Washington Needs to ‘Get it Right’ on QM and QRM

A bright line might make 2012 MBA chair Michael Young very happy. Photo: Brooks Kraft.

As Michael Young prepares to depart as the 2011-2012 chairman of the Mortgage Bankers Association he has two items at the top of his Washington wish list: that regulators “get it right” on both the qualified mortgage and qualified residential mortgage rules.

If they don’t, he said, “the financial exposure” to rank and file mortgage bankers could be extremely damaging.

A residential finance professional for six decades (that’s not a misprint), Young fears that regulators, in their haste to make the residential finance market ultra-safe for consumers will hurt the business so much that new capital might avoid entering.

“We have to begin to create rules that are fair to the homebuyer but also encourage participation in the lending market,” he told National Mortgage News during a recent exit interview.

Most importantly, he said, lenders need to have a clear understanding of what their cost expectations might be.

As any mortgage professional knows, QM stands for qualified mortgage with similarly sounding QRM being shorthand for qualified residential mortgage.

As the name suggests, the QRM rule—which has yet to be finalized—will determine which single-family loans are exempt from risk retention. Securitizers must retain 5% of the credit risk on loans that are not exempt.

Six different regulatory agencies have been working on the QRM rule for over a year. (The Dodd-Frank Act exempted Fannie Mae, Freddie Mac and Federal Housing Administration loans from risk retention.)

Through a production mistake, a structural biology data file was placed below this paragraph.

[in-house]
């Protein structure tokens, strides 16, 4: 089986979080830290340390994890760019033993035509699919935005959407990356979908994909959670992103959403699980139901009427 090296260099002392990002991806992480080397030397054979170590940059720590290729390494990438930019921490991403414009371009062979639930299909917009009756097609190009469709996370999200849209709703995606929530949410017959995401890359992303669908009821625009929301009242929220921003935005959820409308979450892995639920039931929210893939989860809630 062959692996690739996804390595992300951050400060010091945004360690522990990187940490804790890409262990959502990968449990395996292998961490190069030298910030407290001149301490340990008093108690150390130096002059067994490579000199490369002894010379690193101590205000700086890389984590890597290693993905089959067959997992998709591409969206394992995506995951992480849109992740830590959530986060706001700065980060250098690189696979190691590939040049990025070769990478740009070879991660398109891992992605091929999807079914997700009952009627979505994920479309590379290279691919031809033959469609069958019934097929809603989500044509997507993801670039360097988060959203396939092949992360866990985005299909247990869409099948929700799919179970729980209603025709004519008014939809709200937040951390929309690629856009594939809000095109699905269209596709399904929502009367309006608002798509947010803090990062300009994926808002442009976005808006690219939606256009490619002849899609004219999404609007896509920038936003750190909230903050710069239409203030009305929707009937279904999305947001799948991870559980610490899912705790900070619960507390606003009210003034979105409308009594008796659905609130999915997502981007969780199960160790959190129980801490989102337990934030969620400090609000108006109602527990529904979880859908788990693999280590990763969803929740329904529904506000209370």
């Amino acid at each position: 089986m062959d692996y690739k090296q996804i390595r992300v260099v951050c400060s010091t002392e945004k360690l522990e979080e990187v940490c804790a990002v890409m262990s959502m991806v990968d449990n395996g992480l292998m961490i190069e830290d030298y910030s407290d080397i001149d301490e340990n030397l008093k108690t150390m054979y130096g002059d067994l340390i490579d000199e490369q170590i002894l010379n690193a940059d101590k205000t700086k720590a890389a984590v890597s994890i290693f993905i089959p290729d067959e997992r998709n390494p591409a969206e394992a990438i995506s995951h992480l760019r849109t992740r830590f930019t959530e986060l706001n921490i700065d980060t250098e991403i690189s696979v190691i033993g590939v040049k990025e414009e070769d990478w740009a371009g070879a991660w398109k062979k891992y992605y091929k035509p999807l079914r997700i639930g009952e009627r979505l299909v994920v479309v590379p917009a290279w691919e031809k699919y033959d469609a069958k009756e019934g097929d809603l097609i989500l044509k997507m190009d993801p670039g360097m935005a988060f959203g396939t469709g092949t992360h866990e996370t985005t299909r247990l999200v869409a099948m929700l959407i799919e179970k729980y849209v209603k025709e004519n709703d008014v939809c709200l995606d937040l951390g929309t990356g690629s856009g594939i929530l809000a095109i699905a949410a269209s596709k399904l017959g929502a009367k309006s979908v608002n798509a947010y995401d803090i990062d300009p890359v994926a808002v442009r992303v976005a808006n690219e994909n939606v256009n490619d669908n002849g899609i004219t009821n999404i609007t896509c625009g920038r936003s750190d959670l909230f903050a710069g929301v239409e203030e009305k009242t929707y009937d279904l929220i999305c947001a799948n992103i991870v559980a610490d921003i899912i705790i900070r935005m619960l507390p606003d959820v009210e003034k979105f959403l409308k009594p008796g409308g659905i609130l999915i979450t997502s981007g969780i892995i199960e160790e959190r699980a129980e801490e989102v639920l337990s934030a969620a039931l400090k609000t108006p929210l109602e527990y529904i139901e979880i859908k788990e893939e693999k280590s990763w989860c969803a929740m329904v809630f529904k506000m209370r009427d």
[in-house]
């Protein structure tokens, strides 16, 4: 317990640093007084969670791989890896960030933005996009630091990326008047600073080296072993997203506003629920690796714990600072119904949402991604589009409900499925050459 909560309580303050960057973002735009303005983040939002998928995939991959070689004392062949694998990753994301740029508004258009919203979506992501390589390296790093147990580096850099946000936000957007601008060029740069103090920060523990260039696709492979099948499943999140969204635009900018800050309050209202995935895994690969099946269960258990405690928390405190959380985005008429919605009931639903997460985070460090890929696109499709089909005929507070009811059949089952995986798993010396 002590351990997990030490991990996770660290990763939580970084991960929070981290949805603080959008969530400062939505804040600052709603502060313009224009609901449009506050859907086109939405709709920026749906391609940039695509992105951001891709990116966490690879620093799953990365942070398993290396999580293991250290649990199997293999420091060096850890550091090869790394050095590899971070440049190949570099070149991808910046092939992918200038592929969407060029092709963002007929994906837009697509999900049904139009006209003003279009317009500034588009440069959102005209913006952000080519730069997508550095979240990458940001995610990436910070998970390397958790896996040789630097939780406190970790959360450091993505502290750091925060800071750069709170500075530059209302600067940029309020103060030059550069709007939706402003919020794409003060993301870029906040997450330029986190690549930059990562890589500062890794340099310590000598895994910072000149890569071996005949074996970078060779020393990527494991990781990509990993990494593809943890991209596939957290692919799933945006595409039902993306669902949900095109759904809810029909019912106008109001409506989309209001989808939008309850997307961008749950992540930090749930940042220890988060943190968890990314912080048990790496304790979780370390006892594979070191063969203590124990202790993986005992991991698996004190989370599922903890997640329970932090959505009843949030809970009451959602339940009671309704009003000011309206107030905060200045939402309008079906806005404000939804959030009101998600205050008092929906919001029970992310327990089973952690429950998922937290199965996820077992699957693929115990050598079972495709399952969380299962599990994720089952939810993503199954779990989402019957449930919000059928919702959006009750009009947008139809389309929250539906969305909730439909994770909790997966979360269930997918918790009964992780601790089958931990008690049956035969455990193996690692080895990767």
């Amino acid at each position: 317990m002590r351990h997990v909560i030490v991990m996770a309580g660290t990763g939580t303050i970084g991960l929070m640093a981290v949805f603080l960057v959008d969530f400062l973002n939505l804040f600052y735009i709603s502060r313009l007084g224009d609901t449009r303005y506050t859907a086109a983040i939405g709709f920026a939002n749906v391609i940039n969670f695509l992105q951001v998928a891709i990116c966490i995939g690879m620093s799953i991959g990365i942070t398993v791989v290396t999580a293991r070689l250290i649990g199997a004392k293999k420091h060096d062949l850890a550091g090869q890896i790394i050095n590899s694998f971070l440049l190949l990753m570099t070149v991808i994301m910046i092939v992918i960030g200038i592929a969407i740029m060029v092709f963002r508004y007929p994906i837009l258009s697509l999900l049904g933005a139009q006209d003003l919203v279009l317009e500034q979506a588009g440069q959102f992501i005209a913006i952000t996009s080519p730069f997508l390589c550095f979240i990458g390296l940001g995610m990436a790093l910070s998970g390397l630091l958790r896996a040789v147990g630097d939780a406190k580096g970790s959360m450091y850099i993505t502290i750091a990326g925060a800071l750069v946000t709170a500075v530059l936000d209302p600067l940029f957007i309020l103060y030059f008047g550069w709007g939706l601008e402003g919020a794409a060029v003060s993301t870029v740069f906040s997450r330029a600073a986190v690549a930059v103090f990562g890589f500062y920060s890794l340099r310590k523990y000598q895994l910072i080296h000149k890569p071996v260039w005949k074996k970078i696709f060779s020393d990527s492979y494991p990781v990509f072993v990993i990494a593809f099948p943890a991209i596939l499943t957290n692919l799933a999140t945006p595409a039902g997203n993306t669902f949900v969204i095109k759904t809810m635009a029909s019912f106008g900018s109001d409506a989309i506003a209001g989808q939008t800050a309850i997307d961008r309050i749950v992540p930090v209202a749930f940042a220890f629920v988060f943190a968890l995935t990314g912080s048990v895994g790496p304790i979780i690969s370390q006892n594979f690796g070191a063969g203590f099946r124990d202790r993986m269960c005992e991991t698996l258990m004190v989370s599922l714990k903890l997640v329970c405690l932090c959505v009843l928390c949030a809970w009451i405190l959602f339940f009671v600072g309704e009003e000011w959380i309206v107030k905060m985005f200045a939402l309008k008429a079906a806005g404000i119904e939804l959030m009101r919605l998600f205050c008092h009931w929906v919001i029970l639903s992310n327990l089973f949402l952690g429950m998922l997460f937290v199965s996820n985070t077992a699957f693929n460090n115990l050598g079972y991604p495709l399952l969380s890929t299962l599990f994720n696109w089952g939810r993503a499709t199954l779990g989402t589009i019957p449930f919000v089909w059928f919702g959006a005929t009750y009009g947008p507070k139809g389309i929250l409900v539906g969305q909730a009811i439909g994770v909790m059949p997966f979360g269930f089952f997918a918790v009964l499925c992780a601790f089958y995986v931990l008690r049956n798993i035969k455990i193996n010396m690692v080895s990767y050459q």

The final QM rule will not be the product of multiple regulators. Instead, it’s in the hands of the Consumer Financial Protection Bureau, which is still sifting through comment letters from the industry. The debate is already red hot over the legal protections lenders should be given to shield them from borrower lawsuits.

As might be expected, the legal protections are key to mortgage bankers of all different stripes—depositories and nonbanks alike. Some trade groups are advancing a “bright line” proposal that starts with 43% debt-to-income ratio and features a “waterfall” of compensating factors (liquid reserves, payment history and so on).

The MBA views the 43% DTI as too low and the trade group considers the rebuttable presumption part of the rule to be a “fatal flaw” in the waterfall. “Any waterfall should be embedded in a safe harbor if this approach is adopted by the CFPB,” MBA chairman-elect Debra Still told a congressional subcommittee this fall.

Young worries that if there is no bright-line test, lenders just won’t make the loans.

Besides serving in his annual post as MBA chairman, Young is also chairman of Cenlar FSB of Ewing, N.J., which holds a thrift charter but is actually a specialty servicer for depositories, nonbanks, REITs and other housing finance providers throughout the nation.

Among subservicers, the privately held Cenlar ranks first in the U.S. with roughly $100 billion of contracts on its books. (Young owns a stake in the firm.)

“Servicing is done best in a scale operation,” he said.

Year-over-year its business has grown by an admirable 25%. In particular, the Cenlar chairman is bullish about the firm’s prospects and that of subservicers in general. “I think there’s a bright future as far as an expanding market is concerned,” he said, noting that the “risk-reward” for small servicers just isn’t there. In other words, smaller firms will use a subservicer if they want to keep the rights but can’t afford to build a system themselves.

MBA, Young noted, has spent a fair amount of time on servicing issues the past few years. “I would say that servicing now occupies a healthy proportion of the management focus of MBA,” he said.

When asked if MBA was happy with the robo-signing settlement the nation’s megabanks signed with the attorneys general, he hesitated. (MBA was not a party to the agreement, though some of its members were.) “It was constructive in the end,” he said.